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At 09:27 AM 7/10/97 -0400, Steve Tomporowski wrote:
>I remember reading from Uncle Bob's book that only one genus, Alamosaurus
>(hope I spelled it right) existed in the Cretaceous (or was it Late
>Cretaceous). What's the current status of sauropods in the Cretaceous?
> Have more species have been found?
(Ah, joys, not this again... :-S )
Well, Alamosaurus is the only known sauropod from the Late Cretaceous OF
WESTERN NORTH AMERICA. (Okay, Dyslocosaurus *might* be from the Late K of
western North America, but it might instead be from the Late Jurassic).
However, Late Cretaceous sauropods are present in Asia (the titanosaurid? /
brachiosaurid? / diplodocoid? genera Nemegtosaurus and Quaesitosaurus), and
are a dime a dozen for the rest of the world. Titanosaurid sauropods are
the most common dinosaurs in the Late Cretaceous of South America, India,
Africa, and Europe. In fact, the largest known sauropods (barring the
possibly-mythical Amphicoelias fragillimus and the quite real Supersaurus)
are all Late Cretaceous South American forms: Argyrosaurus, Antarctosaurus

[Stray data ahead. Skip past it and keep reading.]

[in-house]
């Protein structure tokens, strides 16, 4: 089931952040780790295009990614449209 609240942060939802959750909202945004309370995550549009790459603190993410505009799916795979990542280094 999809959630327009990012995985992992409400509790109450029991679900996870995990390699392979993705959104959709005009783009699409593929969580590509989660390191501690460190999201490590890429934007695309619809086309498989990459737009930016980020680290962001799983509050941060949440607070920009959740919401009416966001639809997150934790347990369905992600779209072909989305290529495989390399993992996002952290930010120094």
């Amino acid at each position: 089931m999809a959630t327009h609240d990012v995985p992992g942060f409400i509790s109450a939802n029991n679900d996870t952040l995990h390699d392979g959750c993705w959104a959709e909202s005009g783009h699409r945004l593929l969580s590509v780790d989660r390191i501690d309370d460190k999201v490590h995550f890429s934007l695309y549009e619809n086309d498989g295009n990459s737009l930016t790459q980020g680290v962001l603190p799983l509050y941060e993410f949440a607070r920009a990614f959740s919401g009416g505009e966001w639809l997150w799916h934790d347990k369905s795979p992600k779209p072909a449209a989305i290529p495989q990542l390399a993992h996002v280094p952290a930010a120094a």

giganteus, and Argentinosaurus.
Sauropods are also very common in the Early Cretaceous worldwide, including
western North America (the famous Paluxey Tracksite of Texas, with the
Acrocanthosaurus footprints following the sauropod) are from the later part
of the Early Cretaceous. Despite Bakker's publications to the contrary, I
do not know of any sauropod family which is present in the Late Jurassic
which is not also present in the Early Cretaceous. Perhaps there is a
decline in within-family diversity for most of these groups, but the main
lineages are still present.
Hope this helps.
Thomas R. Holtz, Jr.
Vertebrate Paleontologist Webpage: http://www.geol.umd.edu
Dept. of Geology Email:firstname.lastname@example.org
University of Maryland Phone:301-405-4084
College Park, MD 20742 Fax: 301-314-9661